Life-Changing piano lessons

Guest post by Ingrid on the experience of studying with Dr Michael Low

Original article can be found here on The Cross-Eyed Pianist

Like many musicians, my journey started thanks to a fabulous piece I heard one day (and for sure so many more, but it has been a while so I can’t quite tell) that moved my heart and soul so deeply that I started daydreaming about it and about being able to do that same thing with the piano. I was maybe 10 or 13, but it took a while until I finally got to convince my parents to allow me to start learning the piano.

This led me to begin music lessons at the National Conservatoire here in Guatemala, and, as all music schools based on tradition, the curriculum included not only piano per se, but also Solfege, History, Tonal Harmony, and other subjects that are intended to nurture (and they actually do) your musical understanding and therefore your musical interpretation. A couple of years later I decided to pursue a music degree at university, and I obtained a Teacher’s Diploma in Music and a bachelor’s degree in music composition.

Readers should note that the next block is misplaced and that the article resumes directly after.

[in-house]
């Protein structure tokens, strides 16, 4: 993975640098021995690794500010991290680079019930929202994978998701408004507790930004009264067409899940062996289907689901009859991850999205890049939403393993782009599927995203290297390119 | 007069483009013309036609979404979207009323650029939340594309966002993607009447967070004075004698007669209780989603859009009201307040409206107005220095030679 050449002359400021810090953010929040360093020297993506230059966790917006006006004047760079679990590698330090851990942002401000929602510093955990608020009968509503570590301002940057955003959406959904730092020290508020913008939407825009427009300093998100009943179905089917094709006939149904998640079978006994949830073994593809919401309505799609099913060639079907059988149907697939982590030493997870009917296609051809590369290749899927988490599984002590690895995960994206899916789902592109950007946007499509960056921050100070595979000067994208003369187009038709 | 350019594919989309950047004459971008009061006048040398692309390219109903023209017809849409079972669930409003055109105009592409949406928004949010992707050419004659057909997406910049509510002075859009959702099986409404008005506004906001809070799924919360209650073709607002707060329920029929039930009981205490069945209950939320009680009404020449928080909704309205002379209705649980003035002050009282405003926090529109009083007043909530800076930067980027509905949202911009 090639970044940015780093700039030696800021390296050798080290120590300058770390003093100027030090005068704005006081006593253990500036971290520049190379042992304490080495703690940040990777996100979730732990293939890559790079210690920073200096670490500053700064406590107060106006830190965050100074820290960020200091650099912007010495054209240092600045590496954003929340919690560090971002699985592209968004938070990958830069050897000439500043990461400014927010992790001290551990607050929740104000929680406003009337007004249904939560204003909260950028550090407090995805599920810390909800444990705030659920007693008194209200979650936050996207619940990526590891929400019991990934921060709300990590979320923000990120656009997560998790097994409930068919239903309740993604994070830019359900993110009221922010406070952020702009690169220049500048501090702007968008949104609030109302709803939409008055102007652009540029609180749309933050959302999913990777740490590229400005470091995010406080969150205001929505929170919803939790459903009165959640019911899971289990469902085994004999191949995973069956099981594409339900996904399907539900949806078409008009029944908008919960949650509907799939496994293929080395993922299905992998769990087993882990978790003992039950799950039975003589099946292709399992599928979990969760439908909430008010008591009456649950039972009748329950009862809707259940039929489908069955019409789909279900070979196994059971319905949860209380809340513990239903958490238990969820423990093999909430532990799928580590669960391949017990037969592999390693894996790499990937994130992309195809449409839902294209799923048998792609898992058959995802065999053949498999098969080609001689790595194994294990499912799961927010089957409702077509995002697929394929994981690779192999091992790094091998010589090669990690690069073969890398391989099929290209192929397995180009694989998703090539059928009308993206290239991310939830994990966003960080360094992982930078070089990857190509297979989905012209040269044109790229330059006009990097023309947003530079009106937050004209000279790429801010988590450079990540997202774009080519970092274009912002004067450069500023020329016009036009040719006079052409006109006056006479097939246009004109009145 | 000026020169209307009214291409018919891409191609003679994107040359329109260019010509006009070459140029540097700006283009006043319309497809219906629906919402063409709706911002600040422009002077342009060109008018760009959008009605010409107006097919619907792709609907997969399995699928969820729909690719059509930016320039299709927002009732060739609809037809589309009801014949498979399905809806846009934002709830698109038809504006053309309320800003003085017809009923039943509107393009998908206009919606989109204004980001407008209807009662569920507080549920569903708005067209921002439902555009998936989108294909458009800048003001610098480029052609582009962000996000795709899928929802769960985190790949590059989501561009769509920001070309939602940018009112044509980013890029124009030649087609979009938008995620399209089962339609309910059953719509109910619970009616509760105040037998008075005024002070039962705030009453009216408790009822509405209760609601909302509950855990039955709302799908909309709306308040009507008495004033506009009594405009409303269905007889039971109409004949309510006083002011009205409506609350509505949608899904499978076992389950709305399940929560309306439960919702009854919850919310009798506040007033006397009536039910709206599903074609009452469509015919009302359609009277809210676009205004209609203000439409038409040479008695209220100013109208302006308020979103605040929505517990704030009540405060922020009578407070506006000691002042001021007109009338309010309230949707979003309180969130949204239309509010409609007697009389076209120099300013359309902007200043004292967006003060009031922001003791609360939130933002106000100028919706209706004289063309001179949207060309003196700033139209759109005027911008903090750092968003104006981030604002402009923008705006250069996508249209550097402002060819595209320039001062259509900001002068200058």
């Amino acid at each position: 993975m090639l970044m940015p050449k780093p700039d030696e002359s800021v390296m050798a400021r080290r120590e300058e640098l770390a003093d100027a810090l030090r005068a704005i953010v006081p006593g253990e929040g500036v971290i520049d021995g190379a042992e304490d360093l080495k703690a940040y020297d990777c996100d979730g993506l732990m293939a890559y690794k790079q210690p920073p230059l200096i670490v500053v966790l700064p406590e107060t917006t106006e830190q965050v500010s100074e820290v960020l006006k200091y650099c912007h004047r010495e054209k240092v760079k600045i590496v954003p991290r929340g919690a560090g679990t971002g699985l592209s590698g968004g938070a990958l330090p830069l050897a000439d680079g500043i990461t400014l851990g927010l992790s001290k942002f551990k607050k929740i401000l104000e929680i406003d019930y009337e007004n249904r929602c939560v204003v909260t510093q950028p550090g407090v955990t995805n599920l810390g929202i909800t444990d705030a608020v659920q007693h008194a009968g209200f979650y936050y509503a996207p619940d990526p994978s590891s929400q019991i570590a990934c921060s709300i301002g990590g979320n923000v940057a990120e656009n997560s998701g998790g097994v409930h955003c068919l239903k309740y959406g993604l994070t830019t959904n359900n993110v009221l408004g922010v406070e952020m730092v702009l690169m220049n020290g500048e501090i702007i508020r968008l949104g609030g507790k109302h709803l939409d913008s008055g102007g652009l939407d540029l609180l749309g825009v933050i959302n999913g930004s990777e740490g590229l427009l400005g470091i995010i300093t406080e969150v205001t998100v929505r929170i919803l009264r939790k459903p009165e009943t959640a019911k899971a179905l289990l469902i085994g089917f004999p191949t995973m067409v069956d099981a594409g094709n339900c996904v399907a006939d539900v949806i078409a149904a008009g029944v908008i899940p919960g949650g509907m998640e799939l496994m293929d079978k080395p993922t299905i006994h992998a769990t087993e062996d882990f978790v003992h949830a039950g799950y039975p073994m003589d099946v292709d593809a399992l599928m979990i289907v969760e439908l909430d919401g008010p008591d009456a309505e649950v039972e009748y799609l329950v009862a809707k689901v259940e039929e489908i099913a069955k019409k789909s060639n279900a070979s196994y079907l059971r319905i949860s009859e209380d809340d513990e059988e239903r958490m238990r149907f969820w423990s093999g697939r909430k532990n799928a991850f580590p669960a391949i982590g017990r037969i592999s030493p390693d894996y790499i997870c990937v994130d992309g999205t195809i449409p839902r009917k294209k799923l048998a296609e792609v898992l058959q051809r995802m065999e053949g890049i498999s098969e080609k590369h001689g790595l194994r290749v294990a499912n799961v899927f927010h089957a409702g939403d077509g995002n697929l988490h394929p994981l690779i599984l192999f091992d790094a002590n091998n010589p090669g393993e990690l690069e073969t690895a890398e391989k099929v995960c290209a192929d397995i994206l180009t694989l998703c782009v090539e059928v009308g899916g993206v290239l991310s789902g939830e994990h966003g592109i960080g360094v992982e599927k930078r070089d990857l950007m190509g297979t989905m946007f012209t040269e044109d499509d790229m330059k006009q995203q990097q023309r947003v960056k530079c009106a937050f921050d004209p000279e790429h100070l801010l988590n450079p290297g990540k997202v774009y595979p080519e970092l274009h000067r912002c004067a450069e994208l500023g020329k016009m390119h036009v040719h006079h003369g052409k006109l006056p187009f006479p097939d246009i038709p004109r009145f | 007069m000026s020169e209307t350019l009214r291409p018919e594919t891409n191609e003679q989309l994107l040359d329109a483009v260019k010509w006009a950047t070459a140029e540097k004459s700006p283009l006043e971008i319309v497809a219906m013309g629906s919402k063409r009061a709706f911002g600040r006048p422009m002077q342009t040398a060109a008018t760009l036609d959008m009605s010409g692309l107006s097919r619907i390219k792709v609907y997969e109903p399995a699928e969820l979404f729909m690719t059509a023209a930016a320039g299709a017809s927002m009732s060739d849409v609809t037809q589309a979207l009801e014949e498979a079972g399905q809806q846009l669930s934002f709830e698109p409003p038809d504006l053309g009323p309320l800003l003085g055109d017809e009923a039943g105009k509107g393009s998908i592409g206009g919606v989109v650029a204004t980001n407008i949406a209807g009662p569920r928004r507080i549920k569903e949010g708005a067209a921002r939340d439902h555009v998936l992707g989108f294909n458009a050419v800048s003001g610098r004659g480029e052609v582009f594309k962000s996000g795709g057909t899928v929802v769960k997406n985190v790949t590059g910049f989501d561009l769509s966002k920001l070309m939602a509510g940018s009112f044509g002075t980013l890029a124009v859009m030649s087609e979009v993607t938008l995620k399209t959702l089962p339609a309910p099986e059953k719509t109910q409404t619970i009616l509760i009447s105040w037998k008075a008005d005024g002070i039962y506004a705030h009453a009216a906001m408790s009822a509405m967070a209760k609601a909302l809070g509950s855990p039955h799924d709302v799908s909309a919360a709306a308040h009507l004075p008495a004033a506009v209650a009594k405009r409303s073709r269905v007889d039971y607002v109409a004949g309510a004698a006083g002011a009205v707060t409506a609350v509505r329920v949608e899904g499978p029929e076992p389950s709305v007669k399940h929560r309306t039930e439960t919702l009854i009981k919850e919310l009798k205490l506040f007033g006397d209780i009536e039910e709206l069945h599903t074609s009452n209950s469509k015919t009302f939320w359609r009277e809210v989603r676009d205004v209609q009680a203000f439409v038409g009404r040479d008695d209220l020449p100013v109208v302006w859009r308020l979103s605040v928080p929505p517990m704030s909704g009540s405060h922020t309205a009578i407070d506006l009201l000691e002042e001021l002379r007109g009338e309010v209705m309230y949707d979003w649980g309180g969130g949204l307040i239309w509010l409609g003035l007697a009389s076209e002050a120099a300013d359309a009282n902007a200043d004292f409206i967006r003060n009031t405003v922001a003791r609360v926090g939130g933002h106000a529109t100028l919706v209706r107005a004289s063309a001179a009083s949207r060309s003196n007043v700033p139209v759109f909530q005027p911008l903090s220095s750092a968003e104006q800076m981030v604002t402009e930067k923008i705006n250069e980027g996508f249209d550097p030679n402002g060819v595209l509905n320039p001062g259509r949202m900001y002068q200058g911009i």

All of this gave me the tools to finally “play the piano”, which we normally say when we hear someone “play” that instrument. But little did I know that there is a huge dimension behind the mere study of any artistic discipline, that is sometimes overlooked and underestimated – that is, the Human Dimension, with all its intricacies and complexities.